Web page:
The citizen scientists counted from 12 locations on Maui’s coastline, using a protocol that was first established by Pacific Whale Foundation 28 years ago (1988) to gather data on humpback whales in the area. The 12 counting stations are primarily positioned along Maui’s south and western shores, in an area extending from Makena to Kapalua. The sites are: Ka’anapali, Kahana, Lahaina, La’uniupoko, Ma’alaea, Papawai Point lookout, North Kihei, South Kihei, Wailea, Makena, and Ho’okipa.

Using a consistent protocol allows Pacific Whale Foundation researchers to compare data from year to year and detect trends over time. Each location has the same number of observers each year, to maintain a consistent long-term dataset. In 2012, the scholarly article Predicting trends in humpback whale (Megaptera novaeangliae) abundance using citizen science was published in the journal Pacific Conservation Biology and can be downloaded from the PWF website.

During each scan, volunteers recorded the number of pods, individuals in each group, and presence of calves visible within three nautical miles from their stations. Environmental conditions were also recorded including sea state, glare percentage, wind speed and direction. Immediately following this scan, observers devoted five minutes to recording conspicuous behaviors, such as breaches, pectoral fin slaps, tail slaps, and peduncle throws. This scanning cycle was repeated throughout the morning.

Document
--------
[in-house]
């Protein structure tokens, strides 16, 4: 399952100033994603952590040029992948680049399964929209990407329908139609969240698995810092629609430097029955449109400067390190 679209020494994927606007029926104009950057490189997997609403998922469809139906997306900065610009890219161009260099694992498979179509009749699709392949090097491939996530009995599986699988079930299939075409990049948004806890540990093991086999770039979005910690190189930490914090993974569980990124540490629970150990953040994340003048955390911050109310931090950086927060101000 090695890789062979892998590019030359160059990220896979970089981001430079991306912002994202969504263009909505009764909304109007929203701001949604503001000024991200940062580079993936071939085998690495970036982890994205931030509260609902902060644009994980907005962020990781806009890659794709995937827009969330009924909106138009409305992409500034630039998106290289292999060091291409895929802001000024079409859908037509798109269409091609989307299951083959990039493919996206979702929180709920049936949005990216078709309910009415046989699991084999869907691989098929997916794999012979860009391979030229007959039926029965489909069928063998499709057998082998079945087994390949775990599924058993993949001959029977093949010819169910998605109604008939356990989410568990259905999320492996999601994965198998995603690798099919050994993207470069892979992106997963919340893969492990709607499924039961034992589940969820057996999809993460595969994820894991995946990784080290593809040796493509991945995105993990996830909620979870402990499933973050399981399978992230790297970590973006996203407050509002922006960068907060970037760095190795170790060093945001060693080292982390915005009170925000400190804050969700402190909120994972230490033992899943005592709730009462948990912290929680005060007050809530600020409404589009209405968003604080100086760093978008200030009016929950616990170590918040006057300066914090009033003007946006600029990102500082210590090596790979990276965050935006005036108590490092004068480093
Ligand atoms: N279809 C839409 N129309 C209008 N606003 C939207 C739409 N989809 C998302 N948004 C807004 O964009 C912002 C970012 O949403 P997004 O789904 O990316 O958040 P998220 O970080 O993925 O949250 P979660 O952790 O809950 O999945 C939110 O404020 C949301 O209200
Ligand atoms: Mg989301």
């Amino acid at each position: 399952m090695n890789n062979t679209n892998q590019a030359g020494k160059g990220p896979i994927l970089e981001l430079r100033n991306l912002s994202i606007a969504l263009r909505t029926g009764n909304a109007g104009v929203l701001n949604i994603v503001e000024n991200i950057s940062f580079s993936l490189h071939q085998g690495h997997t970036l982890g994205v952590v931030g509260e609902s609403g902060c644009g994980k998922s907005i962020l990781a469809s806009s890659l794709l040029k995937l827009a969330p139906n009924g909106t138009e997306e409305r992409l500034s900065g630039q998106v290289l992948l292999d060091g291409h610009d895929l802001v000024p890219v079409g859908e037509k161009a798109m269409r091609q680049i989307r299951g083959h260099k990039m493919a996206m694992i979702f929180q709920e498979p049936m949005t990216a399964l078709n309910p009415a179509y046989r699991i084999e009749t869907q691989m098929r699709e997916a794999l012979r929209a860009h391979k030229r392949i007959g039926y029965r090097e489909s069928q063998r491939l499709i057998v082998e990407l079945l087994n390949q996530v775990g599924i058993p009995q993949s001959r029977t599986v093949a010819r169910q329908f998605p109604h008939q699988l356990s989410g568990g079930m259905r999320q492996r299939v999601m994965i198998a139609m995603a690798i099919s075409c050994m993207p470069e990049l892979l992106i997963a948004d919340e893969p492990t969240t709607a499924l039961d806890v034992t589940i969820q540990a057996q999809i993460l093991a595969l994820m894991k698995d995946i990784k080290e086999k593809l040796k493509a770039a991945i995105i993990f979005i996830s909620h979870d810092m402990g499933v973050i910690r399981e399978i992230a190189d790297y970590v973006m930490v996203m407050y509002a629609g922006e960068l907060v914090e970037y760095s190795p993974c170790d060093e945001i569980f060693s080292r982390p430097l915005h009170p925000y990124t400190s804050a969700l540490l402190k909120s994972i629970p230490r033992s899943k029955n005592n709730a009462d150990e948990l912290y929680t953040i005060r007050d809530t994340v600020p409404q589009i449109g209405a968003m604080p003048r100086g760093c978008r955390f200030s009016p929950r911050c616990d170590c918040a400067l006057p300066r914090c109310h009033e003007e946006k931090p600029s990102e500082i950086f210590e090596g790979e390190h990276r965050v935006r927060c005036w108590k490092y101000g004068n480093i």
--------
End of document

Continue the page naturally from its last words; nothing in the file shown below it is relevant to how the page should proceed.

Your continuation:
Pacific Whale Foundation originated the Great Whale Count in 1988 and helped introduce the event to neighboring islands. In 1996, it was started on Oahu, in partnership with the then newly created Hawaiian Islands Humpback Whale National Marine Sanctuary. The Sanctuary continues to run counts of marine wildlife independently from PWF under the name "Ocean Count" since 1998.

Pacific Whale Foundation is a non-profit organization based on Maui dedicated to protecting whales and our oceans through science and advocacy. The Great Whale Count is part of the Maui Whale Festival, and next year’s Count is scheduled to take place on February 25, 2017. For information contact research@pacificwhale.org or call PWF's Research Team at (808) 856-8305. Complete results can be seen on www.pacificwhale.org.
 

Media Contact:
Alison Stewart
Pacific Whale Foundation
(808) 283-9822
alisonstewart@pacificwhale.org